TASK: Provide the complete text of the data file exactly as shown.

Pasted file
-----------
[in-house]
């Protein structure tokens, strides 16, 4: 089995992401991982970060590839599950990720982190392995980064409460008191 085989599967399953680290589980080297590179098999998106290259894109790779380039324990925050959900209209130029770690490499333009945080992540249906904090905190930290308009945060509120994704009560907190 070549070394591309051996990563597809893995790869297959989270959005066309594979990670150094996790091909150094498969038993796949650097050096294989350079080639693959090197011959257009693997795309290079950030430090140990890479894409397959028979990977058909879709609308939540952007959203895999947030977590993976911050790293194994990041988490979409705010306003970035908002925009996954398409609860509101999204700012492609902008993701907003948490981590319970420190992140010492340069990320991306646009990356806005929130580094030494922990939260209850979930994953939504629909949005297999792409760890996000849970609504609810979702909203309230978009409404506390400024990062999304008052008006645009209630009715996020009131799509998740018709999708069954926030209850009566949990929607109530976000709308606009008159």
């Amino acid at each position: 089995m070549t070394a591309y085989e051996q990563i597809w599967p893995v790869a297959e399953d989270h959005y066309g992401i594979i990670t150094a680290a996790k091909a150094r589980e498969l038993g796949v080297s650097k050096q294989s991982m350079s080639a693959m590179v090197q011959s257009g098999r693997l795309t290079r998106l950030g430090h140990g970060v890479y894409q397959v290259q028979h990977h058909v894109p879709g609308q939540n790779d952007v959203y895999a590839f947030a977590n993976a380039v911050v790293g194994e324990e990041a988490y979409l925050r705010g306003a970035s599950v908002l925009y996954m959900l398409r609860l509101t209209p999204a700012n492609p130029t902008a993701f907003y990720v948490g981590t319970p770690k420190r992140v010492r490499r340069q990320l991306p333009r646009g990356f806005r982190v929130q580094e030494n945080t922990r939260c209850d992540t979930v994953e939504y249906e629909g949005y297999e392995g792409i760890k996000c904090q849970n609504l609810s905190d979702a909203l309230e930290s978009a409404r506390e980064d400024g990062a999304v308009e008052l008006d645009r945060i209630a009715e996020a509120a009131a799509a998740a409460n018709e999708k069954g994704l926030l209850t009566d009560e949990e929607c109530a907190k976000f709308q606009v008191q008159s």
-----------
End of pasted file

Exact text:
[in-house]
């Protein structure tokens, strides 16, 4: 089995992401991982970060590839599950990720982190392995980064409460008191 085989599967399953680290589980080297590179098999998106290259894109790779380039324990925050959900209209130029770690490499333009945080992540249906904090905190930290308009945060509120994704009560907190 070549070394591309051996990563597809893995790869297959989270959005066309594979990670150094996790091909150094498969038993796949650097050096294989350079080639693959090197011959257009693997795309290079950030430090140990890479894409397959028979990977058909879709609308939540952007959203895999947030977590993976911050790293194994990041988490979409705010306003970035908002925009996954398409609860509101999204700012492609902008993701907003948490981590319970420190992140010492340069990320991306646009990356806005929130580094030494922990939260209850979930994953939504629909949005297999792409760890996000849970609504609810979702909203309230978009409404506390400024990062999304008052008006645009209630009715996020009131799509998740018709999708069954926030209850009566949990929607109530976000709308606009008159």
């Amino acid at each position: 089995m070549t070394a591309y085989e051996q990563i597809w599967p893995v790869a297959e399953d989270h959005y066309g992401i594979i990670t150094a680290a996790k091909a150094r589980e498969l038993g796949v080297s650097k050096q294989s991982m350079s080639a693959m590179v090197q011959s257009g098999r693997l795309t290079r998106l950030g430090h140990g970060v890479y894409q397959v290259q028979h990977h058909v894109p879709g609308q939540n790779d952007v959203y895999a590839f947030a977590n993976a380039v911050v790293g194994e324990e990041a988490y979409l925050r705010g306003a970035s599950v908002l925009y996954m959900l398409r609860l509101t209209p999204a700012n492609p130029t902008a993701f907003y990720v948490g981590t319970p770690k420190r992140v010492r490499r340069q990320l991306p333009r646009g990356f806005r982190v929130q580094e030494n945080t922990r939260c209850d992540t979930v994953e939504y249906e629909g949005y297999e392995g792409i760890k996000c904090q849970n609504l609810s905190d979702a909203l309230e930290s978009a409404r506390e980064d400024g990062a999304v308009e008052l008006d645009r945060i209630a009715e996020a509120a009131a799509a998740a409460n018709e999708k069954g994704l926030l209850t009566d009560e949990e929607c109530a907190k976000f709308q606009v008191q008159s």